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TheOneRonin
post Apr 2 2007, 04:40 PM
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I second the comments about automated security. I do IT work for a company does a lot of contract work for the DoD, and security is a big deal here. Having been forced to sit through security briefing after security briefing, I'd say that Garrowolf and Hyzmarca are dead on. The weakest element in ANY security plan is the human element. Your secure areas are far more likely to be breached because an irresponsible employee lost his/her ID card rather than by someone tinkering with the electronics of the card reader.

In my games, there is rarely any physical presence in Corp Offices after hours. Most of the electronic security is focused around threat detection. The on-call sec team is on standby to respond to any alerts/breaches. All security systems are monitored from an off-site location. A sec company like Knight Errant might have 3 or 4 dozen such monitoring stations scattered around Seattle, and probably have several response teams scattered about the area as well. Got intruders at Bob and Bob's Shipping in northern Tacoma and the Response team is deployed elsewhere? Send in the the south-downtown sector team.

A big part of the reason physical security shows up in SR is for the players to have a (meta)human opponent to confront. But it really doesn't make sense. My response teams do make sense, and give the runners that opponent, IF they don't manage to get out before the FRTs drop in. A sense of urgency is always helps motivate the runners to get the job done and get out.
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nezumi
post Apr 2 2007, 05:22 PM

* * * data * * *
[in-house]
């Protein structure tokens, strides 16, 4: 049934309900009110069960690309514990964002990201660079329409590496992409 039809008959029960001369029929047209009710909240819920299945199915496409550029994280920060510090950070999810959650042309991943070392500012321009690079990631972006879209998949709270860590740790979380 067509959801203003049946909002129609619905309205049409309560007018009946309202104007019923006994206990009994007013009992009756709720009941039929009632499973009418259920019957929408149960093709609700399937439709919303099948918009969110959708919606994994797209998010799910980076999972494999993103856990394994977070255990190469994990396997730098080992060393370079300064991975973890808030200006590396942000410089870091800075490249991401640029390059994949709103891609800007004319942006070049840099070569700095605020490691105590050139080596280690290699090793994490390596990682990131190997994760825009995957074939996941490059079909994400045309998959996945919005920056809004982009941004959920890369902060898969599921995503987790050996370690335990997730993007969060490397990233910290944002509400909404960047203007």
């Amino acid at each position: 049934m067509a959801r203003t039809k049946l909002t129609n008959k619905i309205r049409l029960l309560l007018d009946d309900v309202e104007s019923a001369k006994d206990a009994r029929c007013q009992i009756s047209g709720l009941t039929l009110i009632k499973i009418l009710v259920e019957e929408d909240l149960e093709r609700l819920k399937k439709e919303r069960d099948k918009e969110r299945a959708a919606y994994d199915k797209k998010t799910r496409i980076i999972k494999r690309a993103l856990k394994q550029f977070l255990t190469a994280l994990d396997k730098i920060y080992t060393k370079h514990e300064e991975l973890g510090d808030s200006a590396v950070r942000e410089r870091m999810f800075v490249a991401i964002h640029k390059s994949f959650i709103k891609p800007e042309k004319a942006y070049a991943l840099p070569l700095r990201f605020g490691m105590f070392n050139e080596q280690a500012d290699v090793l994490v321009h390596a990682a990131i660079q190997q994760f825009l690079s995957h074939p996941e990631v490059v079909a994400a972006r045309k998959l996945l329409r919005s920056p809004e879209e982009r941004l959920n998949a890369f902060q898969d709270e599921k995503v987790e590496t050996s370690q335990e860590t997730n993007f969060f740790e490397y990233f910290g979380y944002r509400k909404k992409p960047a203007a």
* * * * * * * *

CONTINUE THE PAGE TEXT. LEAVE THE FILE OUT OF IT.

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As has been said previously, technical security should be at the fore-front, with human security offering a secondary line of defense.

Technical security includes:
-Overlapping cameras of ALL approaches to the building, especially around doors, windows, parking lots, etc. In this day in age, don't be afraid to put one just watching over the roof either. Cameras should be paired with motion and heat detectors for more robust threat identification.

-The entire area should be well lit. Lighting alone is one of the single greatest deterrents to crime. Light the parking lot, every wall, and major hallways. This should work with cameras to increase their effectiveness.

-Take advantage of chokepoints. Limit access to two or three entrances. All entrances should have cyber scanners and MADs. There's no real reason to ever turn these off, even if they're unmanned. A person walking by a MAD with metal will still sound an alarm. Chokepoints should be well lit, under surveillance, and generally feed into a security desk.

-Onion defense - do not set a single, tough perimeter defense and leave the gooey center open. Defenses should be stacked behind defenses. Exterior windows should have hedges in front. Most, if not all doors (excepting lavatories) should be locked to prevent entrance (exit may be okay, depending on your policy).

Everything should be connected to a dedicated host disconnected from the matrix. The security controls should not be accessible from outside of the building, likely restricted to a few controlled rooms (so no wireless).

In regards to personnel security:
-Use frequent shift breaks. Studies have shown that perception drops 90% within the first hour of watching a camera.

-Use reasonably sized shifts, nothing over 8 hours. Sure, it might be cheaper, but it greatly decreases the effectiveness of your guards if they're asleep on the job.